For the second year in a row, Iroko was invited to participate in the event Rosso Indelebile (Indelible red), a series of artistic events, which took place in Turin and focused on the theme of gender-based violence. For two years Rosso Indelebile has brought art to various shared spaces around the city not usually designated as artistic locations. Similarly, the theme of gender-based violence is part of our everyday lives and “cannot be enclosed in an auditorium, but must be exposed and talked about by everyone”, by society, as highlighted by Isabella Bulgheroni, a member of the organisation Artemixia, one of the organisers of the event, in collaboration with the NGO MAIS. The aim of taking art onto the streets is to encourage people to ask themselves questions, and potentially find the answers, stimulating both the individual and the collective to try and see the world from different perspectives.
Gender-based violence, specifically, is a pressing issue, with a “war being fought around the world”, as defined by Esohe Aghatise, the president of Iroko. On 29th September Iroko participated in the 2020 installment, attending an event dedicated to migration flows and trafficking – details of which are here (in Italian) – and bringing the testimony of a survivor of trafficking and prostitution, Liliam Altuntas, who has told her story through the book of which she is the protagonist, I girasoli di Liliam’ (currently only available in Italian).
After the success of our initial course of three sessions on access to healthcare with a group of migrant women, we decided to invite them back for a further two sessions to go a bit more in depth. We noticed that many of the participants seemed keen to talk about specific aspects of their health or that of their family and they had medical questions that we were unable to answer. So, together with MSF Italy we invited one of their nurses who works in Rome to facilitate these sessions with more of a specific focus on health, rather than just access to services. This also allowed our own staff and other practitioners who work with migrant women to better understand some of the services these women use and what their rights are.
This project was aimed at women and so the two topics we chose were maternal health and family planning. The first of these two supplementary sessions focused on maternal health, taking into consideration the whole journey of pregnancy, including the choice about whether or not to take the pregnancy to term, the tests that are offered, giving birth and the first months of motherhood. Not only did we look at how the local services support women and families through this process, but also how those services work and what is involved, what a woman can expect when she is starting a family.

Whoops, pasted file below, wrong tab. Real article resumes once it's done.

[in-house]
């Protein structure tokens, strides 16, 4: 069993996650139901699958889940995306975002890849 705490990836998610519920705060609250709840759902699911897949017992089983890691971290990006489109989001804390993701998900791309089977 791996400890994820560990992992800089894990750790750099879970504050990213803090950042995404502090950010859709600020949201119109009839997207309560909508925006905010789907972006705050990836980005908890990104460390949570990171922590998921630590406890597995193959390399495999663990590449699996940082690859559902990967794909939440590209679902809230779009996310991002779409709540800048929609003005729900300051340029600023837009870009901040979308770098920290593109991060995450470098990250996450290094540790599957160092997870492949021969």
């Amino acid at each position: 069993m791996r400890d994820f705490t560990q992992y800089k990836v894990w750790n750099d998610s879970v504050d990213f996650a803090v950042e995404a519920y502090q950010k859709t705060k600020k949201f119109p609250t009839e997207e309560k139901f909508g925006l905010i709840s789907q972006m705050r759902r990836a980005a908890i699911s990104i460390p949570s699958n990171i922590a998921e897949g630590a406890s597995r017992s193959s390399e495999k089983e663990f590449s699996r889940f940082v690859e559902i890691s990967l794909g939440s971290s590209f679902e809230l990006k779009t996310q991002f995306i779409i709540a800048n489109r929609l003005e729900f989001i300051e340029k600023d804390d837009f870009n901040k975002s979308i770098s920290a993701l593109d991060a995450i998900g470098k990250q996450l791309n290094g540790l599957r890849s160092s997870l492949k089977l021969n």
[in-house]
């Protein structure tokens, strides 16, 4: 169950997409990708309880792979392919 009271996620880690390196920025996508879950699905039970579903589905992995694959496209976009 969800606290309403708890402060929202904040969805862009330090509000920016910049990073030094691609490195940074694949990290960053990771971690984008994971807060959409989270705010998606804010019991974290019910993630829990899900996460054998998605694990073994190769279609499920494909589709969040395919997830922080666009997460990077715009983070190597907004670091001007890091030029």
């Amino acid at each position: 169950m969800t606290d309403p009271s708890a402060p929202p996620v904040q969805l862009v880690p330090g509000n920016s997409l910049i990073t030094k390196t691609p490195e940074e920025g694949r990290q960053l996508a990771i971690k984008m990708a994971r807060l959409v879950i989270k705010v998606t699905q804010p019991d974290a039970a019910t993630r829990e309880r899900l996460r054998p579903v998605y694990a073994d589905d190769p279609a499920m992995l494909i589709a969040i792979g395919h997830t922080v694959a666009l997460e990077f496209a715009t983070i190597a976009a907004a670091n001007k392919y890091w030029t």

As anyone who has lived in Italy will know, accessing services can be extremely complicated and tiring, and navigating the bureaucracy involved can be challenging. For migrant women this challenge is amplified by a linguistic and cultural barrier and, unfortunately, an even greater barrier of fear among those whose migration status is uncertain. Perhaps most important among these services is the healthcare system. Access to healthcare is a basic right and public healthcare is guaranteed for every person in Italy, but fear and misinformation frequently prevent women, and as a consequence their families, from exercising this right.
This is why, this October, we began a pilot project in collaboration with YWCA-UCDG Torino and Medici Senza Frontiere (MSF) Italy to inform and guide migrant women in access to healthcare. During three sessions, lead by Valentina Reale from MSF Torino, with a group of women from Nigeria and the Democratic Republic of Congo we explored the different ways migrants, regardless of their status, can access healthcare, in particular reproductive and maternal healthcare services.